May 25, 2024


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PrismHR Security Incident Downs Software, Forcing Payroll Companies to Get Creative

A cybersecurity incident at PrismHR Inc., a business-software provider, has sent providers of human-resources services scrambling to ensure their clients can pay employees correctly and on time this week.

On Thursday, PrismHR, based in Hopkinton, Mass., said it had been hit on Sunday by what it called a “security incident” that affected its payroll and benefits platforms. Those platforms are used by companies known as professional employer organizations, or PEOs, that provide outsourced human-resource and payroll services, mostly to small and medium-size businesses.

Despite the outage, Prism said there has been no evidence of unauthorized data access. A PrismHR spokesman declined to provide further details about the nature of the incident.

“We’ve been working around the clock and are quickly and securely bringing our systems back online, while working together with our HR service providers to help ensure they can process payroll,” the spokesman said Thursday. As of Friday, access for core services has been restored to 70% of customers, and the company expects all customers to get restored access before the weekend, PrismHR said.

The software outage illustrates how, as more business processes move to cloud-based software, a single point of failure can affect the operations of thousands of companies, including mom-and-pop operators. PrismHR is one of the most widely used cloud-based software providers for PEOs. PEOs, in turn, manage payroll for hundreds of thousands of U.S. businesses that employ millions of people.

PEOs are especially important for small businesses that lack the resources to handle their own HR and payroll matters, said

Pat Cleary,
the chief executive of the National Association of Professional Employer Organizations.

“You start using a PEO when not everyone in your company is related to you,” Mr. Cleary said, adding that their sweet spot is serving businesses with 10 to 100 employees.

The PrismHR outage is unlikely to cause workers to miss paychecks, said Michael Roloson, a director at PEO Focus Inc., a Charlotte, N.C., consulting firm that advises businesses on working with PEOs. That is because even with PrismHR’s software disrupted, PEOs have been working with employers to pay workers based on their estimated wages, he said.

Still, for some affected companies, the outage has made a mess of the typically routine payroll process this week.

“Your entire staff is stressed, trying to get payroll in order,” Mr. Roloson said, describing the incident’s impact within PEOs. “They’re scrambling to get all this done so it’s accurate.”

The disruption could inconvenience workers whose pay varies from paycheck to paycheck, such as hourly contractors or salespeople who rely heavily on commissions. If those people earned much more in the latest pay period than they did previously, for example, they might be underpaid until PEOs can correct the shortfall in a future check, Mr. Roloson said.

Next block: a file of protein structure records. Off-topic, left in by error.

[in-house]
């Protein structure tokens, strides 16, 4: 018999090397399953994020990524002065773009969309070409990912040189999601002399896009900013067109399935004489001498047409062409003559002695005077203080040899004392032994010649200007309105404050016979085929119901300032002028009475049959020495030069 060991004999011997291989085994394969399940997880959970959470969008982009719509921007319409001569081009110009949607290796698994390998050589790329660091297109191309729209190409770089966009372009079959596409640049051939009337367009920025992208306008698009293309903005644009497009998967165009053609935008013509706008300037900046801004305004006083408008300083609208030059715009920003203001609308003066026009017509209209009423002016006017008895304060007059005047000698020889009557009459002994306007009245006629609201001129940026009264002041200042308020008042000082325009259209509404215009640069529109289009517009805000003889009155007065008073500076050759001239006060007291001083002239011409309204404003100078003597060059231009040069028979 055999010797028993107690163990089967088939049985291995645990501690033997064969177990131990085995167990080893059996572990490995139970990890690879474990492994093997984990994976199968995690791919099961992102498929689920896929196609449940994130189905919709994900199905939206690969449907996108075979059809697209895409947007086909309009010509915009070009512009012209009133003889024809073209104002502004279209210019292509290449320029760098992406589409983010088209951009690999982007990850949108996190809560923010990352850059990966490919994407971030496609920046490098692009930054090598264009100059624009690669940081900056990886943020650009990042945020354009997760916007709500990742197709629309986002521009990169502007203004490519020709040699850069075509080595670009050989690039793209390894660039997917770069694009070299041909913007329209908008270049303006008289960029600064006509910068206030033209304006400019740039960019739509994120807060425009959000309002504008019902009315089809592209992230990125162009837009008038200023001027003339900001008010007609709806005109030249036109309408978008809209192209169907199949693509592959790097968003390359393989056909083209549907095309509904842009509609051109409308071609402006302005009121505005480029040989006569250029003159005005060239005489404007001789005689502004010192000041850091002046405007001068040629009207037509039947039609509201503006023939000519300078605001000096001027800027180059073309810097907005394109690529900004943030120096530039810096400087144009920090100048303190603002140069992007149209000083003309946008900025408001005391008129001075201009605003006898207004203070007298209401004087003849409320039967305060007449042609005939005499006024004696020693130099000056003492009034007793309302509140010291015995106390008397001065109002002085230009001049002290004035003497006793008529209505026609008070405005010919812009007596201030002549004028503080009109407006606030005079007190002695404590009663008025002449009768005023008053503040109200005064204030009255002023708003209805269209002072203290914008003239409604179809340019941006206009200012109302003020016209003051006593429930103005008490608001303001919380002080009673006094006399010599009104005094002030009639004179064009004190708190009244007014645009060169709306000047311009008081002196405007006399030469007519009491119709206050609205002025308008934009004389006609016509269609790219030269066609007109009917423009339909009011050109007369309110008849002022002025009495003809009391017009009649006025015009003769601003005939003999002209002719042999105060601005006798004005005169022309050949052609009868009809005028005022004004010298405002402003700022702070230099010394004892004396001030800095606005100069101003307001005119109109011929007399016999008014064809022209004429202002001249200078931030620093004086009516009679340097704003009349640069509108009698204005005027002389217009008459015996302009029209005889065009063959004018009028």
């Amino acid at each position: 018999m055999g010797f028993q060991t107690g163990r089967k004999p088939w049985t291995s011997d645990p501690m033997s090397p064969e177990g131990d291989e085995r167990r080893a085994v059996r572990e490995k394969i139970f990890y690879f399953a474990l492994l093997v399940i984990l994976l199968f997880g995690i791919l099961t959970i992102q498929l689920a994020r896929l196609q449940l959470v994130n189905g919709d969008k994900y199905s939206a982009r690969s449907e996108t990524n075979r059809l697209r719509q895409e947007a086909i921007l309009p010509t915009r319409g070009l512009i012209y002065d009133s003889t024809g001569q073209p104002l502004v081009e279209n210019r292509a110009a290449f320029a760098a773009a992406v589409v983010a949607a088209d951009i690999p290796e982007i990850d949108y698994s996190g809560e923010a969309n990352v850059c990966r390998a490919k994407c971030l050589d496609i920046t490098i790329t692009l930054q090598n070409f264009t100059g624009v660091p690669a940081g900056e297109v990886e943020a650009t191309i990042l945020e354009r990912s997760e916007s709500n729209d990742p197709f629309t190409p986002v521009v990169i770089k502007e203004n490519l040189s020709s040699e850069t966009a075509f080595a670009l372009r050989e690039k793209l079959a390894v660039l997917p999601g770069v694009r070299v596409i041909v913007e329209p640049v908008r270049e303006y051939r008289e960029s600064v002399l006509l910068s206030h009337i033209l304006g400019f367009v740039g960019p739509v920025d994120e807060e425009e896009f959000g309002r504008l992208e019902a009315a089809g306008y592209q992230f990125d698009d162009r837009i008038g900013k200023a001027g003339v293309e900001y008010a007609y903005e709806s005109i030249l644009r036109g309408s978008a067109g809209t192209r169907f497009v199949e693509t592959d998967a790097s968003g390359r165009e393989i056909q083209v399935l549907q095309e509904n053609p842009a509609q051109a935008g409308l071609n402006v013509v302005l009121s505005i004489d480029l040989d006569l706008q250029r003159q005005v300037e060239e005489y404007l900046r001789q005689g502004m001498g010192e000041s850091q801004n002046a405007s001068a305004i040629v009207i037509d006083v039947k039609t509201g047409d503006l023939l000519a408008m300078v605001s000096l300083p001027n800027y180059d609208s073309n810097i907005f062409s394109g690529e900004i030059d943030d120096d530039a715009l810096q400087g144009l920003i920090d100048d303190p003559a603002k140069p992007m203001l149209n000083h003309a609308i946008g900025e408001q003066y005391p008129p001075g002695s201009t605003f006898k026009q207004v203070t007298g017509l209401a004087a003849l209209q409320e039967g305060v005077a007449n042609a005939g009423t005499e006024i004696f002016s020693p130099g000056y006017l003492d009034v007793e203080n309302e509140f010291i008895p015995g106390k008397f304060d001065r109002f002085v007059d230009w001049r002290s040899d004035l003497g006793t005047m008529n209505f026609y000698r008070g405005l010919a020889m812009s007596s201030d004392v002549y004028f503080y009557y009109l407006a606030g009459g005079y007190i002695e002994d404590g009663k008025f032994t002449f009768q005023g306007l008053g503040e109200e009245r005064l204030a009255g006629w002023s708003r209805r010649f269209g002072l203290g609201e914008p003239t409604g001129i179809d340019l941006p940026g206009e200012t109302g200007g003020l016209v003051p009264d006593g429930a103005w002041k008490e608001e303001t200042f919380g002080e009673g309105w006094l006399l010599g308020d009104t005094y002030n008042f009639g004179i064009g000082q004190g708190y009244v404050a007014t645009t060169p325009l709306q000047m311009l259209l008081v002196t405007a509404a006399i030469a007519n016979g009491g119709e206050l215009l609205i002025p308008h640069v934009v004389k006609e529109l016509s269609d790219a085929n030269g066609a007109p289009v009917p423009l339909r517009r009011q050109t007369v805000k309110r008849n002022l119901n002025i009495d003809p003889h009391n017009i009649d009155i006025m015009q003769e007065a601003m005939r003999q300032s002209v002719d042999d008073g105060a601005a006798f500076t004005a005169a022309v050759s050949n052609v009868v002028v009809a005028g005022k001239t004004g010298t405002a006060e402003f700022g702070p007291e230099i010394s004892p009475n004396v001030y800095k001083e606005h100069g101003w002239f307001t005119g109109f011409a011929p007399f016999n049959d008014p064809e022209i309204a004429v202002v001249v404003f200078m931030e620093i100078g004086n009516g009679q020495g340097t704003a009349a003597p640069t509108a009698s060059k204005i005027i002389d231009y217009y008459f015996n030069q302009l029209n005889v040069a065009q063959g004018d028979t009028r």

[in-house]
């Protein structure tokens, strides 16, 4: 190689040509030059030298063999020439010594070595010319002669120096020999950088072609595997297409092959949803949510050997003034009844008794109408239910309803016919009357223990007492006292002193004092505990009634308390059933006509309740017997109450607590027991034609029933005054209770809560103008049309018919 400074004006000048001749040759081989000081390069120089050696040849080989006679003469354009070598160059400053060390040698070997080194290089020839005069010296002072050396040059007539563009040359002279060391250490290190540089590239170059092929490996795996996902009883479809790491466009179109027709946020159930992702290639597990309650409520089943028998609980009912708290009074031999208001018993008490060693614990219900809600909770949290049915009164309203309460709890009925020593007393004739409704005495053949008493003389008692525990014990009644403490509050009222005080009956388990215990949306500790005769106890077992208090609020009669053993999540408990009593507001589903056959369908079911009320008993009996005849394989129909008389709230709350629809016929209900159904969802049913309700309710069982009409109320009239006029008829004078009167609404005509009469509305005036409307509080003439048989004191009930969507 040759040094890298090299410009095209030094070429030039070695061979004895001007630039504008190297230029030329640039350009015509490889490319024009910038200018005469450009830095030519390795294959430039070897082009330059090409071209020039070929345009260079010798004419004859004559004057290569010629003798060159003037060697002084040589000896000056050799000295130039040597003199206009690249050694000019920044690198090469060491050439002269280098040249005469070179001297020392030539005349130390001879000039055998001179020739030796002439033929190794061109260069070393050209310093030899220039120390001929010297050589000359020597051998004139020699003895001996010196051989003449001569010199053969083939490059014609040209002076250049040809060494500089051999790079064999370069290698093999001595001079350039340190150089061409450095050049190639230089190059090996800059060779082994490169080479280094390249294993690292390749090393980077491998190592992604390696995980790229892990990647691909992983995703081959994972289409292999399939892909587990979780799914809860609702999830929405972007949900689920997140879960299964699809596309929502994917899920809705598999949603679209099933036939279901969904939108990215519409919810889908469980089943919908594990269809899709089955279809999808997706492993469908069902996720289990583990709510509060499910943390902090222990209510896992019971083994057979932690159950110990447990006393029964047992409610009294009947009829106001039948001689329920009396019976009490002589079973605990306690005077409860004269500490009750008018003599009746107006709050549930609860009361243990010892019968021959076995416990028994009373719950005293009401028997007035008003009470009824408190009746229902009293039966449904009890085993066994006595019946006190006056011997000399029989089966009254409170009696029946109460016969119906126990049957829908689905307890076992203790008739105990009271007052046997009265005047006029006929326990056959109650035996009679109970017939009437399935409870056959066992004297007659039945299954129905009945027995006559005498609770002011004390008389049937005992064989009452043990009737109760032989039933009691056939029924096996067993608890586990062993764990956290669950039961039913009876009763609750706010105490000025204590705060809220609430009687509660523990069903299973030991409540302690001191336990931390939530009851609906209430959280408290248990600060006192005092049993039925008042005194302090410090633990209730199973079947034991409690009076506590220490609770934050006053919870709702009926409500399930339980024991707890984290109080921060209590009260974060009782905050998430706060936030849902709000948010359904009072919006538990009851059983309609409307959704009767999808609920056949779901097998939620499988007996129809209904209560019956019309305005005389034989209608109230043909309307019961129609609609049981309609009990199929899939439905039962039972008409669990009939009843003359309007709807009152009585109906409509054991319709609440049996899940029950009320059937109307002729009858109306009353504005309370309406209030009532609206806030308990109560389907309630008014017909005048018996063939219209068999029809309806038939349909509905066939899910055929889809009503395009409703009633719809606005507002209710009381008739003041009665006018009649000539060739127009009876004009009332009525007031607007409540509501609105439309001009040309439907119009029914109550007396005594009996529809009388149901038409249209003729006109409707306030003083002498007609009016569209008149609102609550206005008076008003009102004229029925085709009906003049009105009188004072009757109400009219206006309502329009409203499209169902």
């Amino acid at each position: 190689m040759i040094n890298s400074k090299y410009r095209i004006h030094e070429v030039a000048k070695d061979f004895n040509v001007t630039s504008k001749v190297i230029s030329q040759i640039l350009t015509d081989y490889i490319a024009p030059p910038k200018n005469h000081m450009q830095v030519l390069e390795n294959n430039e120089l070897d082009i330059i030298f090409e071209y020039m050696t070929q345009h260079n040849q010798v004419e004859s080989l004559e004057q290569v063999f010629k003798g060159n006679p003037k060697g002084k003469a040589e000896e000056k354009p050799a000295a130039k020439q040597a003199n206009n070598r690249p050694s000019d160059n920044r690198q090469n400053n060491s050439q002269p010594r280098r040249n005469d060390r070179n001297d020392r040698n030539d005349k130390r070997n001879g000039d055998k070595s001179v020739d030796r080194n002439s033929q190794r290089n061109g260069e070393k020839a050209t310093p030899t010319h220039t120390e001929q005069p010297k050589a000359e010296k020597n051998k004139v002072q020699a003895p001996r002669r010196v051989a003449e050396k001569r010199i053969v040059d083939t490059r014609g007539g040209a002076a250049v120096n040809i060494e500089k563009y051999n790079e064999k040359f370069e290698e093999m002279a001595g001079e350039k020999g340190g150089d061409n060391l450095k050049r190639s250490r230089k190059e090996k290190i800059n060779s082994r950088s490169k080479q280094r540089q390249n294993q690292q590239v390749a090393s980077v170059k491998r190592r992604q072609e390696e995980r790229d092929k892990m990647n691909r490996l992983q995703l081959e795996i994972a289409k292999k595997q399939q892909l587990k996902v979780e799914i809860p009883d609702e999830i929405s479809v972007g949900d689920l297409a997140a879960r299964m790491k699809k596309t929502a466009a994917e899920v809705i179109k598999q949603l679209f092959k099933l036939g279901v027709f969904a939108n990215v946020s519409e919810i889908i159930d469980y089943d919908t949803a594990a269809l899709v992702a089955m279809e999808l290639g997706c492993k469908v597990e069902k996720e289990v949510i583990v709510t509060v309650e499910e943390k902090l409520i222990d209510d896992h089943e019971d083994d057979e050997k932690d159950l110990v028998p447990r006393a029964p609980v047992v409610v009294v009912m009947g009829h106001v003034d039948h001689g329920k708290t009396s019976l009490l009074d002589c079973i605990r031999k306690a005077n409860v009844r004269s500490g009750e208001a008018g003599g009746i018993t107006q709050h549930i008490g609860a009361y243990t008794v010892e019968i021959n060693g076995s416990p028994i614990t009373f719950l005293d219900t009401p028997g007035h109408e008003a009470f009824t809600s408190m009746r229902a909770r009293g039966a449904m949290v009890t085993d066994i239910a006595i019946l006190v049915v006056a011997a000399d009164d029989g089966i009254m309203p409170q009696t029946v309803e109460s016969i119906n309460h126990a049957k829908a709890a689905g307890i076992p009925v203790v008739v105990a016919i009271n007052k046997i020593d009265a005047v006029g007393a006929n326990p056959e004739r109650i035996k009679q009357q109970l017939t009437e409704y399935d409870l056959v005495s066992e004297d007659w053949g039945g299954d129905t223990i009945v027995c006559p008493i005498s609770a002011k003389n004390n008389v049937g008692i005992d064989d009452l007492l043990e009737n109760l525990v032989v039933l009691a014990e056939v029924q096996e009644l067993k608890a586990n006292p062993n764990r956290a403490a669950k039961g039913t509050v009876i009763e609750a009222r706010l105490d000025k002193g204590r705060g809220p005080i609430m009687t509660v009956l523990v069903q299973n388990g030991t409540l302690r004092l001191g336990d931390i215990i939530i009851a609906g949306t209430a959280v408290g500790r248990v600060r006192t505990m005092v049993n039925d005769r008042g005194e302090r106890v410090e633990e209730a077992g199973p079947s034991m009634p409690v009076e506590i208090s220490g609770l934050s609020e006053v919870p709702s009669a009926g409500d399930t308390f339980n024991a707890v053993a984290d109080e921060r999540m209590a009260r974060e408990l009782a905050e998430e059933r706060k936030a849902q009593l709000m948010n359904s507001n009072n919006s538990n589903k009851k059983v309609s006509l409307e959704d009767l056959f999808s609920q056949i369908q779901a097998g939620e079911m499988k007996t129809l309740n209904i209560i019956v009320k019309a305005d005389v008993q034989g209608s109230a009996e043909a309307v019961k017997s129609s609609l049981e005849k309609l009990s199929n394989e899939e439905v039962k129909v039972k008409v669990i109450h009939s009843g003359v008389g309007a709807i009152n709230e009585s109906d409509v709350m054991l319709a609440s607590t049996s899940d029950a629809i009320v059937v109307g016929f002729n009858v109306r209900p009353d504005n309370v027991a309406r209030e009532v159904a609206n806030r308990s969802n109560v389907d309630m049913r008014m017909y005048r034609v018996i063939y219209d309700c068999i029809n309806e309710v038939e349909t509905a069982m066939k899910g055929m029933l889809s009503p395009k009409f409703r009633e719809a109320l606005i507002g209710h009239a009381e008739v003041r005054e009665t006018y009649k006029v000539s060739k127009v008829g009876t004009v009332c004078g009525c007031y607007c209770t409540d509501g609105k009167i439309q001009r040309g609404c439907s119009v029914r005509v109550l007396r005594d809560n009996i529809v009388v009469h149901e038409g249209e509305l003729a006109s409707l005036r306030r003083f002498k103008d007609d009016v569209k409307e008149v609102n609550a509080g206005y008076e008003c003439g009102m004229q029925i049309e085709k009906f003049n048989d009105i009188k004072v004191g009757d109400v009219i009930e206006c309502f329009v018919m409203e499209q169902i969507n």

“If you have a company where people are being paid weekly, or are bonused heavily, it just makes it extremely difficult to maneuver,” Mr. Roloson said.

Prism, founded in 1985, serves more than 80,000 organizations and handles the payroll of more than $80 billion annually for a total of more than 2 million employees. Some PEOs that use PrismHR software have told their business customers that PrismHR’s systems are down and that the outage may disrupt payroll processing.

Dan Barcheski, founder and chairman of a Grand Rapids, Mich., PEO called Axios Inc., said the company reverted to manually entering clients’ payroll information this week to make sure workers were paid on time during the PrismHR outage.

“No one is happy about the fact that something occurred, but it has not affected our ability to work with our client base,” Mr. Barcheski said.

Earlier this week, AdvanStaff Inc., a PEO based in Las Vegas, said in a message on its website that the outage could affect payrolls and said it would rely on wage estimates from previous payroll periods if needed.

In an email on Friday, AdvanStaff Chief Operating Officer Matt Richards said that all its payroll functions have been restored, and that no payrolls were missed or delayed.

G&A Outsourcing Inc., a Houston-based PEO that is a PrismHR customer under the name G&A Partners, said on its website that its PrismHR portal was down.

G&A’s general counsel, Stephen Calvert, said G&A is “working diligently to address our clients’ specific needs until PrismHR service is fully restored.”

Some PEOs, instead of relying on PrismHR’s cloud, run their own instances of the company’s software on internal servers. Those companies were insulated from the PrismHR cybersecurity incident, Mr. Roloson said—but that approach requires more upfront investment, he noted.

Overall, PEOs provide services to about 175,000 U.S. businesses that collectively employ approximately 3.7 million people, according to Napeo. The industry’s annual revenue is roughly $270 billion.

PEOs have thrived during the pandemic as more small businesses turned to them in greater numbers to outsource increasingly complex HR challenges, Mr. Roloson said. Shifting work schedules, compliance issues and benefits requirements during the public-health crisis have led more small companies to seek outside help managing administrative matters.

Corrections & Amplifications
Michael Roloson is a director at PEO Focus Inc. An earlier version of this article incorrectly gave his name as Matt Roloson. (Corrected on March 5.)

Write to Matt Grossman at [email protected]